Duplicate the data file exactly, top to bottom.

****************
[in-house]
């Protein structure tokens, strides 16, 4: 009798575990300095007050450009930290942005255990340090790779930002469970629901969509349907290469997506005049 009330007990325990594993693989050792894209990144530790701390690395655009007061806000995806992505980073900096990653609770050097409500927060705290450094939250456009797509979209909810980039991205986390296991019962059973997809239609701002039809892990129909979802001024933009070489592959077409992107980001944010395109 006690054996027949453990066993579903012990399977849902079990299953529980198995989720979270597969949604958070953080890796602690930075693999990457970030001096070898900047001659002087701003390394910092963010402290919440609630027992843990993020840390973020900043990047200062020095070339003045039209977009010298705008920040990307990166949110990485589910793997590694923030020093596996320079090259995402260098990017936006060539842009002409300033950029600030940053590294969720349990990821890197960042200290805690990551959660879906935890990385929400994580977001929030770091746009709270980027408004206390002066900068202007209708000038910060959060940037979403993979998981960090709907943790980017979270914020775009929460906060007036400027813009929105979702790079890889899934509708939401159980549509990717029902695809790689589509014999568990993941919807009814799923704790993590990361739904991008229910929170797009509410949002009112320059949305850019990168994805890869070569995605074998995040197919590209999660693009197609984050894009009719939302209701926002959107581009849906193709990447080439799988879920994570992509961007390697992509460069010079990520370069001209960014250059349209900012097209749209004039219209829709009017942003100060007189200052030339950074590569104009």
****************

[in-house]
């Protein structure tokens, strides 16, 4: 009798575990300095007050450009930290942005255990340090790779930002469970629901969509349907290469997506005049 009330007990325990594993693989050792894209990144530790701390690395655009007061806000995806992505980073900096990653609770050097409500927060705290450094939250456009797509979209909810980039991205986390296991019962059973997809239609701002039809892990129909979802001024933009070489592959077409992107980001944010395109 006690054996027949453990066993579903012990399977849902079990299953529980198995989720979270597969949604958070953080890796602690930075693999990457970030001096070898900047001659002087701003390394910092963010402290919440609630027992843990993020840390973020900043990047200062020095070339003045039209977009010298705008920040990307990166949110990485589910793997590694923030020093596996320079090259995402260098990017936006060539842009002409300033950029600030940053590294969720349990990821890197960042200290805690990551959660879906935890990385929400994580977001929030770091746009709270980027408004206390002066900068202007209708000038910060959060940037979403993979998981960090709907943790980017979270914020775009929460906060007036400027813009929105979702790079890889899934509708939401159980549509990717029902695809790689589509014999568990993941919807009814799923704790993590990361739904991008229910929170797009509410949002009112320059949305850019990168994805890869070569995605074998995040197919590209999660693009197609984050894009009719939302209701926002959107581009849906193709990447080439799988879920994570992509961007390697992509460069010079990520370069001209960014250059349209900012097209749209004039219209829709009017942003100060007189200052030339950074590569104009």